Bill Fowler died the same year I was born, 1977, and the old place went up for sale soon after. The sign grew moss and fell over a few times before someone moved in. One day, my father told me later, the sign was just gone, and there was a charcoal-colored Ford Cortina parked amongst the weeds of the gravel driveway.

•     •     •

We could see the car from the shadows of the woods. It never seemed to move, from what any of us could tell. Maybe it never had since 1977. But the gravel driveway was kept orderly and neat, the weeds cleared and the packed-down rocks perfectly parallel to the fenceline, and the car never seemed to radiate that familiar, stale glow of abandonment that we were all used to noticing when a car sat too long on a neighbor’s front lawn. 

“I don’t see anybody now,” Dustin said.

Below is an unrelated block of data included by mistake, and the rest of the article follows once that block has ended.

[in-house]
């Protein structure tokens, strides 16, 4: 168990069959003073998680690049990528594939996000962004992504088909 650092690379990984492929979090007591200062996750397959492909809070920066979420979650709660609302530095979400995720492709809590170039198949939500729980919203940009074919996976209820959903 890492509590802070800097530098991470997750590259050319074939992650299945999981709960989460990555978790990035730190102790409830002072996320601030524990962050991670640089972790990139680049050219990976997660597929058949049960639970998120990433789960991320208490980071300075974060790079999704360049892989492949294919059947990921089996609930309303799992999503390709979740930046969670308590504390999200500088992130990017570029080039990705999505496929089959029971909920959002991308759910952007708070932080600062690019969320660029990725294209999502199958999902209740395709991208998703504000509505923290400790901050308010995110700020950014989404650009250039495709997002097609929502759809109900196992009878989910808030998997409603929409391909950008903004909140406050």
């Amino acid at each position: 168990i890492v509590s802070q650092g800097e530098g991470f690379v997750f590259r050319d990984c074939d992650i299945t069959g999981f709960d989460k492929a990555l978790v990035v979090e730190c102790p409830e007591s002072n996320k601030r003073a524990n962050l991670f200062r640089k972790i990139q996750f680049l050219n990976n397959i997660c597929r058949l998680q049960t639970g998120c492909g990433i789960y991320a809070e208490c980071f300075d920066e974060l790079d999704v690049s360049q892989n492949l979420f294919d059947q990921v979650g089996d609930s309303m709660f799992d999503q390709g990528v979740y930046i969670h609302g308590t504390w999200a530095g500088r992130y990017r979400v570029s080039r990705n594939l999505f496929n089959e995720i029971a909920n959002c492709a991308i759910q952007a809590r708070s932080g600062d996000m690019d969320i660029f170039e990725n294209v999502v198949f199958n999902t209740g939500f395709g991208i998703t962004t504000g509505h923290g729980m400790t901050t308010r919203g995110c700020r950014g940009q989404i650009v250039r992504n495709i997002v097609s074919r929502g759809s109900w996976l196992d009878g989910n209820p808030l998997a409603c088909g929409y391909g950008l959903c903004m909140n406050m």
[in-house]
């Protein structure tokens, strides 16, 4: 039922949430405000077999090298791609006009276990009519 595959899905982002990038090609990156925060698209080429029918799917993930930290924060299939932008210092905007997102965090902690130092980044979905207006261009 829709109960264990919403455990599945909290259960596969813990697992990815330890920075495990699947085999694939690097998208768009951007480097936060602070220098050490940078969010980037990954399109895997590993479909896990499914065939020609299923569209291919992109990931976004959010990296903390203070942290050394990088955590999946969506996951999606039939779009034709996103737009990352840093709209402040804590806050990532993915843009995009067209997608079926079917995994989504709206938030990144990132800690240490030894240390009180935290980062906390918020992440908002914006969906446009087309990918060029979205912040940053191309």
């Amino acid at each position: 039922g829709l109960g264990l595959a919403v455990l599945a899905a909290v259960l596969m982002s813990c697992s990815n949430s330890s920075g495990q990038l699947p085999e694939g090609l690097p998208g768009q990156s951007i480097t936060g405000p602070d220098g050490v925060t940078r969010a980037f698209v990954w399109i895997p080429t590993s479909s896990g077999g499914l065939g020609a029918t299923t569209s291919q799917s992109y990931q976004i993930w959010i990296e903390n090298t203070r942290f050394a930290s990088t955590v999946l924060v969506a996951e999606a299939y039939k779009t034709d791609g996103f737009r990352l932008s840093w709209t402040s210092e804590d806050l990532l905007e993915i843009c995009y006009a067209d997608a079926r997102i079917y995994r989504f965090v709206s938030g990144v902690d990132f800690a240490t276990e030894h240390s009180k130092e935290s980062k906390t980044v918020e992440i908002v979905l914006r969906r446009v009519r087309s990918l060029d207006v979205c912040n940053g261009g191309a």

“The groundskeeper is over there,” Wade said, pointing again. “Tending the azaleas.”

“He’s just a guy with a lawnmower,” I repeated, but halfheartedly this time. 

The lawn guy was good, I had to concede. The property had the greenest grass on the block, and even in the places where ivy gathered densely around the grounds, it seemed almost intentional, like the guy meant for it to do exactly what it was doing. The only curiosity was the dead tree, ringed at the base with thorny brambles and shiny black rocks. It didn’t match the trellis on the side of the house, with its creeping vines and yellow, fat blossoms. It didn’t match the hedges on the east lawn, the ones that flanked the old barn. 

“I don’t see the swimming pool,” I said. 

“It’s back there,” Dustin said. “My brother said he and Gina snuck back there last month and did it in the shallow end. He said it was the best pool in the neighborhood.”

“Maybe your brother’s full of shit.”

“Maybe you’re full of shit,” Dustin retorted. 

“Guys,” Wade said. 

The groundskeeper had packed up his tools and was carrying them towards his pickup truck, parked just behind the gray Ford Cortina.